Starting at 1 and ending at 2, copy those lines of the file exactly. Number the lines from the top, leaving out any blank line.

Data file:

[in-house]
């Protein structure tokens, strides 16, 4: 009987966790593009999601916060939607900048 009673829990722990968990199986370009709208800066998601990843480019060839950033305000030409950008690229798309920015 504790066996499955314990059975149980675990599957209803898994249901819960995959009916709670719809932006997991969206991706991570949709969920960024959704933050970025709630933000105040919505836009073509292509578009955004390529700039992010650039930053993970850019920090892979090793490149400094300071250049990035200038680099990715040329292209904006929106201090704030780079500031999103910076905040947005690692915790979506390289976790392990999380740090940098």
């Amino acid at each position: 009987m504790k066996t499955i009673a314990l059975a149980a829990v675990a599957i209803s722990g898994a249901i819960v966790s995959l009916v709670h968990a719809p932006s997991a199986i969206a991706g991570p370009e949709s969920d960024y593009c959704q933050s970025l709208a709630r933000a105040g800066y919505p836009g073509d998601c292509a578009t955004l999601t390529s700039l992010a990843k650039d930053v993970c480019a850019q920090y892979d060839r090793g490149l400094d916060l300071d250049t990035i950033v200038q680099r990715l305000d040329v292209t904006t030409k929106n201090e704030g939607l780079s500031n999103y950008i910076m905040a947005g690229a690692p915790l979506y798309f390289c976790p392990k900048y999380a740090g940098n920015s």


[in-house]
């Protein structure tokens, strides 16, 4: 009987966790593009999601916060939607900048 009673829990722990968990199986370009709208800066998601990843480019060839950033305000030409950008690229798309920015 504790066996499955314990059975149980675990599957209803898994249901819960995959009916709670719809932006997991969206991706991570949709969920960024959704933050970025709630933000105040919505836009073509292509578009955004390529700039992010650039930053993970850019920090892979090793490149400094300071250049990035200038680099990715040329292209904006929106201090704030780079500031999103910076905040947005690692915790979506390289976790392990999380740090940098």